You can also just start with books; tons have been published about the institutional structures that prop up inequality and racism. Victoria Alexander, a PhD student at the University of Maryland has a strong list of book recommendations for learning about Blackness and anti-racism. If you’re more of a visual learner, British Vogue and Vulture recommend a few key documentaries about race, inequality, and policing.
And then spread the knowledge. Being an ally is also about helping foster allyship in other people. This could come in the form of a reading list you share with your company, a book club for colleagues focused on understanding race and bias, or a meeting with coworkers to come up with concrete tasks to dismantle bias in your workplace.
Under its former Chief Talent Officer Patty McCord, Netflix instilled the mantra across the company that people should “Always Be Recruiting,” even when they’re not hiring managers or actively hiring. As she told the Society for Human Resource Management in 2018, candidates can come from anywhere, and keeping an open mind about who might be great for the company can also mean seeing more people of color as good candidates for jobs.
The point being that so much of hiring is also networking—with an eye toward meeting and getting to know more people in your industry who don’t look like you. When you make a concerted effort to expand your network on an ongoing basis, whether you’re an entry-level assistant or a CEO, it can open up the pool of candidates who’ll come to mind and who you can recommend whenever there’s an opening.
Hiring a bunch of people of color is just one step in making sure your workplace is taking steps toward enhancing its racial diversity. The next step is making sure those people feel safe coming to work each day, whether it’s about taking them seriously when they tell you someone on their team really doesn’t know how to hold back on the microaggressions or helping them find ways to grow in their careers.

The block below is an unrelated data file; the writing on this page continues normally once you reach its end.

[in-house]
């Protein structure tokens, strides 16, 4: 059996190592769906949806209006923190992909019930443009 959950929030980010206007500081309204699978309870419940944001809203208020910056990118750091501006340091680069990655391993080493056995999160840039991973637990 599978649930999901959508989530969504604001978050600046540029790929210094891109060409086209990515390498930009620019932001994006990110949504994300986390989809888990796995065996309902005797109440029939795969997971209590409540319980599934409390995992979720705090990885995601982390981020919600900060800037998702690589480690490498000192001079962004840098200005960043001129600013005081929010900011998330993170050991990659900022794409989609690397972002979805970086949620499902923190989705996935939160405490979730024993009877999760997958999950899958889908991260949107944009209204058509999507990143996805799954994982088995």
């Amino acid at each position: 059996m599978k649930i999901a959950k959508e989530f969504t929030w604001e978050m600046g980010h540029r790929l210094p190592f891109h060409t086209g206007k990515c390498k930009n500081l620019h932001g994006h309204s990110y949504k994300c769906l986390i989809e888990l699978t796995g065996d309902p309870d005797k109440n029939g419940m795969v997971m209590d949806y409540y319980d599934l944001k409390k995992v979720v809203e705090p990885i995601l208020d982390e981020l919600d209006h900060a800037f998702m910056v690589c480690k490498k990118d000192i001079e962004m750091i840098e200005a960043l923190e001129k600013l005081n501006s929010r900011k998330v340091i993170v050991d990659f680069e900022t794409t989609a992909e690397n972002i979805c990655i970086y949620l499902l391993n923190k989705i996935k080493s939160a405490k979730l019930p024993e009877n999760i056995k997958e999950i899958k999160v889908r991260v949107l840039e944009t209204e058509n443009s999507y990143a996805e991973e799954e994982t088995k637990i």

This could mean advocating for affinity groups (like an employee resource group) to meet and organize. It could mean creating or encouraging mentoring programs within the company to make sure it’s clear their careers can grow while they’re working there. If a formal mentoring program isn’t possible, a buddy program across the ranks between employees at different levels can help employees feel welcomed and supported.
Companies can’t improve in all the ways they need to without feedback. Implementing tools to evaluate how workers experience their work lives, directly or through a survey, can help businesses delve into underlying issues that managers may not be able to see. Culture Amp, for example, is a surveying tool for employers to gather data from employees. With it, workers can agree or disagree with statements like, “My company believes that people can greatly improve their talents and abilities,” and, “I feel like I belong at [company].”
If you work on the people team or in the HR department at your company, you might be able to spearhead an effort to adopt one of these tools. But even if not, you could bring the suggestion to HR or leadership. Once a survey or other feedback is collected, managers can and should examine that data, broken down by demographics, to pick up on any worrisome patterns across different groups, and then seek solutions.
As Steven Huang, formerly the head of diversity and inclusion at Culture Amp said, “Simply counting women and underrepresented minorities does not ensure you have an inclusive experience.” Asking those groups about their experiences at work and with their colleagues can explain why those employees may not feel welcome in their jobs and why they’re potentially eyeing the door.
Admittedly, this step is difficult. Who enjoys dealing with conflict? But if you want to be an ally to your colleagues of color, it’s crucial.